If you’re planning a trip to Asia be it a tour of the region or a vacation to a single country, it’s important to draft an itinerary that includes the historic and cultural sites you intend to visit. But in a region with so many thousands of years of history, it’s difficult to choose just a few sites or to find sites that are less popular but may have more meaning to you as individual. Selecting such sites is easier if you have access to the right resources and, luckily, many of these resources are available for free from both government and non-government sources.
One such resource is the list of UNESCO World Heritage Sites. These are sites of historic, cultural or natural beauty and include everything from the Great Wall of China to the tropical rainforests of Sumatra. These sites are uniformly impressive and you should make sure to see them if they are within your reach. UNESCO maintains a very useful index of these sites organized by country and identified according to either their cultural or natural significance. As a bonus, many of these sites are free and open to the public because, after all, it’s not really possible to charge admission to a rainforest.
But the UNESCO list isn’t the only resource available to curious travelers. Indeed, the official tourism sites maintained by each nation can often be a great resource in deciding what to visit, how to get there and when to go. For instance, Singapore’s tourism site contains detailed information about what to see, how to get there and where to go next. Sites like these are a great source because they present all of the most popular places to visit along with the latest local events that might interest tourists.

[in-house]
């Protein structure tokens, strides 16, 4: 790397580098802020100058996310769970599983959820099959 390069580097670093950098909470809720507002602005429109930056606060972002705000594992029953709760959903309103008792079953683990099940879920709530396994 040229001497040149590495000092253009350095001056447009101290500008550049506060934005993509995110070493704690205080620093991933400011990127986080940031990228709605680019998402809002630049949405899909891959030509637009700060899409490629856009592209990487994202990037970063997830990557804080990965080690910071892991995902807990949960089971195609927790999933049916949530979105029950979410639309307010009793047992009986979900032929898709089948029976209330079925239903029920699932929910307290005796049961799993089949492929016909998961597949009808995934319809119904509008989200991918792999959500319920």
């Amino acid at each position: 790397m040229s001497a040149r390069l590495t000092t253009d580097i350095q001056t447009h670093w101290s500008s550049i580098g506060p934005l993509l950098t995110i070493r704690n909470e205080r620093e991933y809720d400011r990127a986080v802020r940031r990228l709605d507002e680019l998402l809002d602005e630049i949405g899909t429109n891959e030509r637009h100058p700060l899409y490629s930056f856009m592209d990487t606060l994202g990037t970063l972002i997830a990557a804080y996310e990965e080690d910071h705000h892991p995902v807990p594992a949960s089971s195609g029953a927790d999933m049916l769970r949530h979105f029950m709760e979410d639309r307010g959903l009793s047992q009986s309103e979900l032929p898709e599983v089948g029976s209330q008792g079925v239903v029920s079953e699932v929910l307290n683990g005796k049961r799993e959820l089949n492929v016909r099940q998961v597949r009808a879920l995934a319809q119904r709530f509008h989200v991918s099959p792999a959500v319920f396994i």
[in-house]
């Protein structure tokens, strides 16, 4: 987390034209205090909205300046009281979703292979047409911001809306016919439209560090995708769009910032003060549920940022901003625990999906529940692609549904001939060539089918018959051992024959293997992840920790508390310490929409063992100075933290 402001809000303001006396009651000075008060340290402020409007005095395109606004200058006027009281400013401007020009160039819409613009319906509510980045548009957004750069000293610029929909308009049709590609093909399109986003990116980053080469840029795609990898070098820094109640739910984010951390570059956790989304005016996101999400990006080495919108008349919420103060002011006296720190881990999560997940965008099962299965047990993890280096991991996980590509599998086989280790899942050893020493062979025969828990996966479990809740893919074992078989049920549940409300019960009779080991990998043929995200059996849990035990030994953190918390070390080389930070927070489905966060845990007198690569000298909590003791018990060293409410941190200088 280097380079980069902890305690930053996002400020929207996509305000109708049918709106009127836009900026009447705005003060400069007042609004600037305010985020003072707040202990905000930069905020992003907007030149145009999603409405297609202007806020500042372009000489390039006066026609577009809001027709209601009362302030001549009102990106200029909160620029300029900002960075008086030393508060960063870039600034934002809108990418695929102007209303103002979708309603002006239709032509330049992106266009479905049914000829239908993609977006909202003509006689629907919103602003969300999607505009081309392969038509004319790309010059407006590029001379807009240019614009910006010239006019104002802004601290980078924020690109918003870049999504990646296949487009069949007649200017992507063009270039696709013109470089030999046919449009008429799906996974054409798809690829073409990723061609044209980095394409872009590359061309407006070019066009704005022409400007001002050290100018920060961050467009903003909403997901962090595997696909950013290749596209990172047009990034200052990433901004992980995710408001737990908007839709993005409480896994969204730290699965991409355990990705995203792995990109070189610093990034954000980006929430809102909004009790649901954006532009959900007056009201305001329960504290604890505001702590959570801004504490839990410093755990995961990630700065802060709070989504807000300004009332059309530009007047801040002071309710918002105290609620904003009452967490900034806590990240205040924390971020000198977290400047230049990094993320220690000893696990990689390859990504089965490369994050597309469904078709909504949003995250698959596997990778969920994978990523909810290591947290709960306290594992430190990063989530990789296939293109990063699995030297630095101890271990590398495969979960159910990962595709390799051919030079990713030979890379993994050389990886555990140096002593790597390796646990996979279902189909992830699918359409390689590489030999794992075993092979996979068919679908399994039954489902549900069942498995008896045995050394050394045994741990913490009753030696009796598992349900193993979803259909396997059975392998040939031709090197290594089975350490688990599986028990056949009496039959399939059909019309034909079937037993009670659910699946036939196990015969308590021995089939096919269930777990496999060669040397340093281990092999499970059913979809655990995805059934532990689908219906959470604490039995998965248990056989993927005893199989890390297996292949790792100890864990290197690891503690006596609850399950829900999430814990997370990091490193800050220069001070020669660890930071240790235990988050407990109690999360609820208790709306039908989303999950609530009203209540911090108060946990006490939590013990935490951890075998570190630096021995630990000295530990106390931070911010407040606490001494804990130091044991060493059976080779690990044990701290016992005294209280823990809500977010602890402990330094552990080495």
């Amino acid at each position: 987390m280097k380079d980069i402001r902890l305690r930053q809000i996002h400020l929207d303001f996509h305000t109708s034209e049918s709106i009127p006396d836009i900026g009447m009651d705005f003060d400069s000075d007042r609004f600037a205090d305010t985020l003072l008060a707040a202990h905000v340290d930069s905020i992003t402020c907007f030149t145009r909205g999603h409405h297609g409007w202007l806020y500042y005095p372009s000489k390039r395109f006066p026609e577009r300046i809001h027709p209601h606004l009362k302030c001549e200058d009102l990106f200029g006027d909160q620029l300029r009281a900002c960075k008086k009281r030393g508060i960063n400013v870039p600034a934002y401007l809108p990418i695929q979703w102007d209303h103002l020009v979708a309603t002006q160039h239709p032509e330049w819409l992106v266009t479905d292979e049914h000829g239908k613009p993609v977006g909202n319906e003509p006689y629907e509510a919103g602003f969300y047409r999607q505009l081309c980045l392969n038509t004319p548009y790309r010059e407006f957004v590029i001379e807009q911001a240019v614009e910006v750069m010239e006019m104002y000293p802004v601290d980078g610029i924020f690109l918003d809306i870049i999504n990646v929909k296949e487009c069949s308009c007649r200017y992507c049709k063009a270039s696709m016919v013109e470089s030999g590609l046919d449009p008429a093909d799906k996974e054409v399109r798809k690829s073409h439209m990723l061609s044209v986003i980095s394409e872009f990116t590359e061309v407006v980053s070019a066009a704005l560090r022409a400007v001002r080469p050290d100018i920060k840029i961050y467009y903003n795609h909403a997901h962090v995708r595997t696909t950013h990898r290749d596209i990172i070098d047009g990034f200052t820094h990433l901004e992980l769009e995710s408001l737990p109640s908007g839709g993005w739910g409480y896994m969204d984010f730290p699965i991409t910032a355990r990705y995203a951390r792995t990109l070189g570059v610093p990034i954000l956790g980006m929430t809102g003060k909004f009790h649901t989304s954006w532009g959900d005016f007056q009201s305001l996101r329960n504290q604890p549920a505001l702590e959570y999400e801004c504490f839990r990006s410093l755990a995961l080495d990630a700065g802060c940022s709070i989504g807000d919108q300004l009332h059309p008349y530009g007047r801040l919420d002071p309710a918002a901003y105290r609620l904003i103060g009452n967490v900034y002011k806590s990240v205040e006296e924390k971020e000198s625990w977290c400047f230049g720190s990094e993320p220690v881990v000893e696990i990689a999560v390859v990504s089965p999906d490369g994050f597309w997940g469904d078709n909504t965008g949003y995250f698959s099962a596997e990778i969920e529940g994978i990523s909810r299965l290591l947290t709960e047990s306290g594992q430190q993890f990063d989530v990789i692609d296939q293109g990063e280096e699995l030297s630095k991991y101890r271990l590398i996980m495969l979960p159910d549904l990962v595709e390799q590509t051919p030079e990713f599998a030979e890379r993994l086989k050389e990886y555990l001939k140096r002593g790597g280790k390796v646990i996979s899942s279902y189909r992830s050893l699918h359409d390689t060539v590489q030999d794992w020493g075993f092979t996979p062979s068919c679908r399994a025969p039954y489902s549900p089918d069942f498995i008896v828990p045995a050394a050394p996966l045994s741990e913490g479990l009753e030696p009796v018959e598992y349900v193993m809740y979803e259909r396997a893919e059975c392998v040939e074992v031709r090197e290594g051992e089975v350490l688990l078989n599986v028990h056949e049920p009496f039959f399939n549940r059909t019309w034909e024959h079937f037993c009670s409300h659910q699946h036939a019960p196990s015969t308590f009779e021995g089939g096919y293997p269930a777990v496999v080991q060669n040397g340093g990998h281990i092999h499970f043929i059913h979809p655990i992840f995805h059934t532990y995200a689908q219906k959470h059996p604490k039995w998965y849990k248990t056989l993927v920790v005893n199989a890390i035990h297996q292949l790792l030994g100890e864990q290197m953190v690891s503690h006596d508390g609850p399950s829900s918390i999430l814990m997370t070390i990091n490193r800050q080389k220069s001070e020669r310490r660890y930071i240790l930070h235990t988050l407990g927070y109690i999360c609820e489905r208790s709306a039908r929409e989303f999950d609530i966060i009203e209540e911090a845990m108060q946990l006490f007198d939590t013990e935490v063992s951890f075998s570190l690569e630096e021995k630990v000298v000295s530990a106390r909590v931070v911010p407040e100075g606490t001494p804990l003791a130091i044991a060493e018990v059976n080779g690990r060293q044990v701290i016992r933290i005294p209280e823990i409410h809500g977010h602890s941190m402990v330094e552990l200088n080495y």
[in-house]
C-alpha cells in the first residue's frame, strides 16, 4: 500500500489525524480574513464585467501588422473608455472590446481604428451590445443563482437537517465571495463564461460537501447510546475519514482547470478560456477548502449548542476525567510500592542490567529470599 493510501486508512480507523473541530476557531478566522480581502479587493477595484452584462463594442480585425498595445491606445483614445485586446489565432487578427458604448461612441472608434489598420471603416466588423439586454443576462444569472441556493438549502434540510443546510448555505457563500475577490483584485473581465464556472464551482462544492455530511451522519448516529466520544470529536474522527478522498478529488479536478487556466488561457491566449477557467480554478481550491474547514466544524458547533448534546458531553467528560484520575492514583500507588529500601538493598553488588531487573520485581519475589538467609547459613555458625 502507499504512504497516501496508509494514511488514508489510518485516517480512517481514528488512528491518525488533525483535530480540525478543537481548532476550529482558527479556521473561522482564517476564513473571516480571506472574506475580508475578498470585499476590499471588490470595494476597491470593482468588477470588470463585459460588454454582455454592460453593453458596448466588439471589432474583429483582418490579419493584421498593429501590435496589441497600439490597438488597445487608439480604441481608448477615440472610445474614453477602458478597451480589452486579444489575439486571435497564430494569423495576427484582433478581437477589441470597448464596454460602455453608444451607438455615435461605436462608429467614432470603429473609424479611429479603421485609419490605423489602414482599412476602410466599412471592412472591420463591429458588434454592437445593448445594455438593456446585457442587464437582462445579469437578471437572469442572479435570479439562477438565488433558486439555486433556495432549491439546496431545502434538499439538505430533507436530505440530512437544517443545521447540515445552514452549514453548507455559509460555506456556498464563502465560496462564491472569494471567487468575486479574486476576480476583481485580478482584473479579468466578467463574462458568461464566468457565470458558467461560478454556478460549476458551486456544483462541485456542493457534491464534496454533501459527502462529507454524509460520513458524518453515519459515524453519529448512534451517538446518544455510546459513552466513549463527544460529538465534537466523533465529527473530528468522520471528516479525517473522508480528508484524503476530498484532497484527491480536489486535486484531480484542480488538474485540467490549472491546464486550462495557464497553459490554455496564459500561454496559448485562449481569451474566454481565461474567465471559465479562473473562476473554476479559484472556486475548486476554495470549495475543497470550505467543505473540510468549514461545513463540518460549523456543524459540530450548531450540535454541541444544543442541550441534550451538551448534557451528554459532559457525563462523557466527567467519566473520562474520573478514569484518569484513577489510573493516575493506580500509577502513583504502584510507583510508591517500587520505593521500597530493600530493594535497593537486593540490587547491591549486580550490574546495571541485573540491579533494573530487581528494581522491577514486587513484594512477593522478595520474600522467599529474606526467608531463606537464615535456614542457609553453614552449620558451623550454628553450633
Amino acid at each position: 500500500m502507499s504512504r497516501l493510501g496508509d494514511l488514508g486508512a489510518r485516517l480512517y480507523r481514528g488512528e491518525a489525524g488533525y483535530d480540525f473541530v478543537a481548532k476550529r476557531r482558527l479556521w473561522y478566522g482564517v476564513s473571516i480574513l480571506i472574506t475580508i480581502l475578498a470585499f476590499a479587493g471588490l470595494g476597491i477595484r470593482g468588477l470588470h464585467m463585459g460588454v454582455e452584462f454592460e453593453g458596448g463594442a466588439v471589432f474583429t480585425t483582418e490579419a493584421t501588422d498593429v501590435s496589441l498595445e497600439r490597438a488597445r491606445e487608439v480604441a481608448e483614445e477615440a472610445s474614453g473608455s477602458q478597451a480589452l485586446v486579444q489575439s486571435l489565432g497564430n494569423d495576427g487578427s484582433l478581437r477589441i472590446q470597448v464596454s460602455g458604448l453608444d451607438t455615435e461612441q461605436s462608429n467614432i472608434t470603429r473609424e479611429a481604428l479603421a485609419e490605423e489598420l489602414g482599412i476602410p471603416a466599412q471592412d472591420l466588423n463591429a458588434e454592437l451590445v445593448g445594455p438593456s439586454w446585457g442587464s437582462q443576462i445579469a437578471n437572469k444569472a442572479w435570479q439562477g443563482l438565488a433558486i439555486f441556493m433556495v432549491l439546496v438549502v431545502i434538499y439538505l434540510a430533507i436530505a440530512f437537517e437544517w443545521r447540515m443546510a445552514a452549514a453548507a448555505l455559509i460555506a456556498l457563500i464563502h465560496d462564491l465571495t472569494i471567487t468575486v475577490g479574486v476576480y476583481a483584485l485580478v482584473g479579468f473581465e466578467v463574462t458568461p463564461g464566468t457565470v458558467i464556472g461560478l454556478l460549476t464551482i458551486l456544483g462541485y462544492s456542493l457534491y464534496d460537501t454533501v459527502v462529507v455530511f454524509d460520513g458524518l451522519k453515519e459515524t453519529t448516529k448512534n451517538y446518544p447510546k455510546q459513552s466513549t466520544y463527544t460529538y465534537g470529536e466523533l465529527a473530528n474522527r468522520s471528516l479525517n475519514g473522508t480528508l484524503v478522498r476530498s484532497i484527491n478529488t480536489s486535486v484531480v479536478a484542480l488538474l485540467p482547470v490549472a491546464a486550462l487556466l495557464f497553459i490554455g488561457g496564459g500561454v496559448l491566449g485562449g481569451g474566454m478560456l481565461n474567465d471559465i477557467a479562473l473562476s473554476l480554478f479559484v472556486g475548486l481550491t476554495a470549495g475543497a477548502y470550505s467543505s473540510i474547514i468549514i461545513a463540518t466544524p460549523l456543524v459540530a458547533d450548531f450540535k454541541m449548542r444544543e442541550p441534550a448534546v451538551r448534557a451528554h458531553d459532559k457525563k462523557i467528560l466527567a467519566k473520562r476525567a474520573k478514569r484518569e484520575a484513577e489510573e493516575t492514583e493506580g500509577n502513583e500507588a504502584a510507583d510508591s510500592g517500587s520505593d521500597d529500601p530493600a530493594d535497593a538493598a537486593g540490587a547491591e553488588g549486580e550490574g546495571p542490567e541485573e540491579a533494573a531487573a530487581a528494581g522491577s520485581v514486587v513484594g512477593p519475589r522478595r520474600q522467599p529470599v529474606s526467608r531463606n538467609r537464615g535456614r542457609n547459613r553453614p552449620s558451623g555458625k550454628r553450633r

Of course, you have to be careful when you use government tourism sites because their mission is to sell you a product. Take everything they say with a grain of salt but in the end they have your happiness and safety in mind because it’s in their best economic interest to do so. Another resource that can be helpful when selecting sites to see on your Asian vacation is Wikipedia. The online encyclopedia often has good information on local cultural events including festivals that tourists will find entertaining.
Simply look up the city or country you’ll be visiting and spend some time looking through links on their history, food and culture to find places and things that look interesting. Wikipedia probably won’t include tour information or the cost of admission but it is a starting point. It will also give you some background on the places that look interesting and you’ll be able to see if they truly captivate you or if they’re not worth
There are a broad variety of resources prepared by governments, world bodies and private citizens and they’re all available to tourists planning a trip to Asia. Take advantage of them when you’re deciding what to visit and hopefully they’ll enrich your trip by helping you select the best sites according to your interests.